“We’ve had peace in that area for quite some time,” Culpepper said. “I think what happened is, after you had peace for so long, people become accustomed to it, they drop their guard.”
Other community leaders called for swift justice.
“I hope that this gets solved quickly and we really show the community that there is law and order,” said Monalisa Smith, founder of the Boston antiviolence group Mothers For Justice and Equality. Her nephew, Eric Smith, was gunned down in 2010; his case remains unsolved.
Smith said she would offer her sympathy to Clarke’s family, but knows words give little comfort.
“What can we say? There’s no words,” she said. “You don’t know where to start. All you can do is just embrace them and show them that you are there when they need you.”
The Humboldt Avenue area has been the scene of other shootings involving young victims, including one of the city’s most notorious shooting deaths. In August 1988, 12-year-old Darlene Tiffany Moore was killed as she sat on a mailbox on Humboldt, caught in a gang-related shootout. The case provoked national outrage.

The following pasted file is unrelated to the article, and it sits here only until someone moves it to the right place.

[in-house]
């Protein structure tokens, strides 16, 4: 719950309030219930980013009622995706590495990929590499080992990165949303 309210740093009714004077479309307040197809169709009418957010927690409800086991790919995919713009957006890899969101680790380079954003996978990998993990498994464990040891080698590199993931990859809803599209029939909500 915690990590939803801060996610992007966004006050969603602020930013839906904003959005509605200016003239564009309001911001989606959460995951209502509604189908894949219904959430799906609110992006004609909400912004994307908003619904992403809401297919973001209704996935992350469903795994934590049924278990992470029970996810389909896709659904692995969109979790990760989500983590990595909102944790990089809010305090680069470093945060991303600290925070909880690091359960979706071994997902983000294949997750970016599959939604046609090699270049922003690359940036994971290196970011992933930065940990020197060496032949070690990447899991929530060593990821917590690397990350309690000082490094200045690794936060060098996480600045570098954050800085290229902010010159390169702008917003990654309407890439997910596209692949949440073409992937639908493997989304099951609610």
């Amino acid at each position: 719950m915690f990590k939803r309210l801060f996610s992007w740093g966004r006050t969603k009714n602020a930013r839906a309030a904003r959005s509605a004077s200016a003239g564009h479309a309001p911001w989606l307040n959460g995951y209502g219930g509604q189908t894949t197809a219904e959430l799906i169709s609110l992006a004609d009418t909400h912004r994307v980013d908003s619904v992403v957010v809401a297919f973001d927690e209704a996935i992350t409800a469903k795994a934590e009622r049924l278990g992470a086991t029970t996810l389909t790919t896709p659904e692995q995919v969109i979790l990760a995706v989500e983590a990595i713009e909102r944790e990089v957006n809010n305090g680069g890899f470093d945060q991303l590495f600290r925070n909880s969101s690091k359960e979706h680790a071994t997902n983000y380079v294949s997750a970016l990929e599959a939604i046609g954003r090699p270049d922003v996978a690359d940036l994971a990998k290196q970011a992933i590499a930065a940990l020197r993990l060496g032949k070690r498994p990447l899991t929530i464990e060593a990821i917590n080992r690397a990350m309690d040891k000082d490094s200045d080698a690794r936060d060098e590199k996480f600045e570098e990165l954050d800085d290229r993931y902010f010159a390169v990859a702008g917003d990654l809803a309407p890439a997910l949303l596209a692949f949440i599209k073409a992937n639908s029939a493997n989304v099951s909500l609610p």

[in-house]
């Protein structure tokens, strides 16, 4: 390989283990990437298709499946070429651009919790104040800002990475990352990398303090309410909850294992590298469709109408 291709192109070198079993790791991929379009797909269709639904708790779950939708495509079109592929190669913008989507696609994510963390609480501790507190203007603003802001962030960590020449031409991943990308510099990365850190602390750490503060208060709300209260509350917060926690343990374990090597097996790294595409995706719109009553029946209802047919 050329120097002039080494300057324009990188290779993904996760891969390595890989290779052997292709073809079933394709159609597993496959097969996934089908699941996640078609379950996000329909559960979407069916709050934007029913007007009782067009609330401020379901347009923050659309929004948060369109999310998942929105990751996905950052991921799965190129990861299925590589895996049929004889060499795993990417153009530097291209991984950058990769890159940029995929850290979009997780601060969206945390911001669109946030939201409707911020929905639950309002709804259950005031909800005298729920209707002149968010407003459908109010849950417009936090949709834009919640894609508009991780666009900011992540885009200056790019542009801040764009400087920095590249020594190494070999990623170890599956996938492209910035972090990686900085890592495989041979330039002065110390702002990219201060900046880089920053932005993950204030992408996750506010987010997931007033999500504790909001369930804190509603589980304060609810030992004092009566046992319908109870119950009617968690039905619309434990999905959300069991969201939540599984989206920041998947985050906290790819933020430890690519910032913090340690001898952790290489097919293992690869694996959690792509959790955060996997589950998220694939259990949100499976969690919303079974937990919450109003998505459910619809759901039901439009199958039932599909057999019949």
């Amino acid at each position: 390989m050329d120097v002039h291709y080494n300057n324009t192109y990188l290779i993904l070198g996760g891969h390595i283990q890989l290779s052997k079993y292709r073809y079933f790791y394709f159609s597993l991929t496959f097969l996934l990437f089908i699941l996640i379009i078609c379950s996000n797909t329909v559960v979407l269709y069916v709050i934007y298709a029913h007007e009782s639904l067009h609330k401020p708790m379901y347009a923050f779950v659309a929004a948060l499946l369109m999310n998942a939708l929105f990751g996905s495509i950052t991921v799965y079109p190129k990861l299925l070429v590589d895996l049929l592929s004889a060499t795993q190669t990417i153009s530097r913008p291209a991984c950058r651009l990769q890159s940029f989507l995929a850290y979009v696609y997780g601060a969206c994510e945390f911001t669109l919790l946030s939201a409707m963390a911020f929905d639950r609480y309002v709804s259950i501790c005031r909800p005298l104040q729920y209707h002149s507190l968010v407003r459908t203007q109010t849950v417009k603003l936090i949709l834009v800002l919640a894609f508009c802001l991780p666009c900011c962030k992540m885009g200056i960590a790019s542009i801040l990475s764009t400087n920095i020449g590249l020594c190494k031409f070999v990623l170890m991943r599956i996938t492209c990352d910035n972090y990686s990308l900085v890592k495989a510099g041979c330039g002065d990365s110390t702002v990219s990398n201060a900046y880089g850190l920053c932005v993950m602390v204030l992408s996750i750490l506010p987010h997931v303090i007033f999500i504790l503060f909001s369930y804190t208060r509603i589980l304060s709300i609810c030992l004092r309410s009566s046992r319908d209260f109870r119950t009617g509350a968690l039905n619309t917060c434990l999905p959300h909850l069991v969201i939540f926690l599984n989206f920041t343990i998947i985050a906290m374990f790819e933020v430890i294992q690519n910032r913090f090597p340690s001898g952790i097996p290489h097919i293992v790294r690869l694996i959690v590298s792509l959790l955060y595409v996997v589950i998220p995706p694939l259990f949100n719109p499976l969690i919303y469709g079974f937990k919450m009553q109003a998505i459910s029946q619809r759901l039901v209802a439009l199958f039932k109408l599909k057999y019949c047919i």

The Friday shooting is also not far from the Academy Homes housing development, where 9-year-old Jermaine Goffigan was shot and killed on Halloween night in 1994.
In the cases of both Moore and Goffigan, the men originally imprisoned for the crimes were later freed when new evidence emerged exonerating them.
In 2002, in a park named for Goffigan off Blue Hill Avenue, 10-year-old Trina Persad was fatally shot in the face with a shotgun. Prosecutors said the bullet was fired by then-18-year-old Joseph Cousin, and was intended for a rival gang member.